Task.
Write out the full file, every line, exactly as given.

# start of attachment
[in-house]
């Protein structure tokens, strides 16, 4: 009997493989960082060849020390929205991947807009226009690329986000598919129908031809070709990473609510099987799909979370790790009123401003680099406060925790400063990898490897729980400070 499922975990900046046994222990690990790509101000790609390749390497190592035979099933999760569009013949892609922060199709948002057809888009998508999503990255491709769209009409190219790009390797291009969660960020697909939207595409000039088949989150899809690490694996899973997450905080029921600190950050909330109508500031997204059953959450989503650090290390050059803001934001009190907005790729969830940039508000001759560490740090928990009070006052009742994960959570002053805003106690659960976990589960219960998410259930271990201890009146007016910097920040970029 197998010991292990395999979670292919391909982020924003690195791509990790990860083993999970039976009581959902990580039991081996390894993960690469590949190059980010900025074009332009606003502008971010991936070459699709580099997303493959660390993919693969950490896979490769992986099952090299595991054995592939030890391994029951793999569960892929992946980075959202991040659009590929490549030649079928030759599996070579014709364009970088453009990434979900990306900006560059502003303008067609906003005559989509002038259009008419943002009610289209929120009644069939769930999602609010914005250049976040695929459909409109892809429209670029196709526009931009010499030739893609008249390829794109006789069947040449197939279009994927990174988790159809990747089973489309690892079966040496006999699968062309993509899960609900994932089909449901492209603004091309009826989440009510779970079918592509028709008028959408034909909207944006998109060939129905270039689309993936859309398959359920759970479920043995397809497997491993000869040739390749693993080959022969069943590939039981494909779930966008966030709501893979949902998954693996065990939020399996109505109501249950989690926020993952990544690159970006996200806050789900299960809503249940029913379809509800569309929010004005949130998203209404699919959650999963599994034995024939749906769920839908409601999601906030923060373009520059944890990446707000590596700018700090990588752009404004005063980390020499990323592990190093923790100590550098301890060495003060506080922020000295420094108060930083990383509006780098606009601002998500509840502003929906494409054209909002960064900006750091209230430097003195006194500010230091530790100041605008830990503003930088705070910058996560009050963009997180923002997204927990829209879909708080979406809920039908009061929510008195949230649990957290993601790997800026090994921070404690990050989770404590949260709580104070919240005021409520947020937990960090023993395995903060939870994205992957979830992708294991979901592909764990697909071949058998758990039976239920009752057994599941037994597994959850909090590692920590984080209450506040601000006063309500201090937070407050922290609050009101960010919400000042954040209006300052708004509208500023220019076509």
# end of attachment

[in-house]
């Protein structure tokens, strides 16, 4: 009997493989960082060849020390929205991947807009226009690329986000598919129908031809070709990473609510099987799909979370790790009123401003680099406060925790400063990898490897729980400070 499922975990900046046994222990690990790509101000790609390749390497190592035979099933999760569009013949892609922060199709948002057809888009998508999503990255491709769209009409190219790009390797291009969660960020697909939207595409000039088949989150899809690490694996899973997450905080029921600190950050909330109508500031997204059953959450989503650090290390050059803001934001009190907005790729969830940039508000001759560490740090928990009070006052009742994960959570002053805003106690659960976990589960219960998410259930271990201890009146007016910097920040970029 197998010991292990395999979670292919391909982020924003690195791509990790990860083993999970039976009581959902990580039991081996390894993960690469590949190059980010900025074009332009606003502008971010991936070459699709580099997303493959660390993919693969950490896979490769992986099952090299595991054995592939030890391994029951793999569960892929992946980075959202991040659009590929490549030649079928030759599996070579014709364009970088453009990434979900990306900006560059502003303008067609906003005559989509002038259009008419943002009610289209929120009644069939769930999602609010914005250049976040695929459909409109892809429209670029196709526009931009010499030739893609008249390829794109006789069947040449197939279009994927990174988790159809990747089973489309690892079966040496006999699968062309993509899960609900994932089909449901492209603004091309009826989440009510779970079918592509028709008028959408034909909207944006998109060939129905270039689309993936859309398959359920759970479920043995397809497997491993000869040739390749693993080959022969069943590939039981494909779930966008966030709501893979949902998954693996065990939020399996109505109501249950989690926020993952990544690159970006996200806050789900299960809503249940029913379809509800569309929010004005949130998203209404699919959650999963599994034995024939749906769920839908409601999601906030923060373009520059944890990446707000590596700018700090990588752009404004005063980390020499990323592990190093923790100590550098301890060495003060506080922020000295420094108060930083990383509006780098606009601002998500509840502003929906494409054209909002960064900006750091209230430097003195006194500010230091530790100041605008830990503003930088705070910058996560009050963009997180923002997204927990829209879909708080979406809920039908009061929510008195949230649990957290993601790997800026090994921070404690990050989770404590949260709580104070919240005021409520947020937990960090023993395995903060939870994205992957979830992708294991979901592909764990697909071949058998758990039976239920009752057994599941037994597994959850909090590692920590984080209450506040601000006063309500201090937070407050922290609050009101960010919400000042954040209006300052708004509208500023220019076509």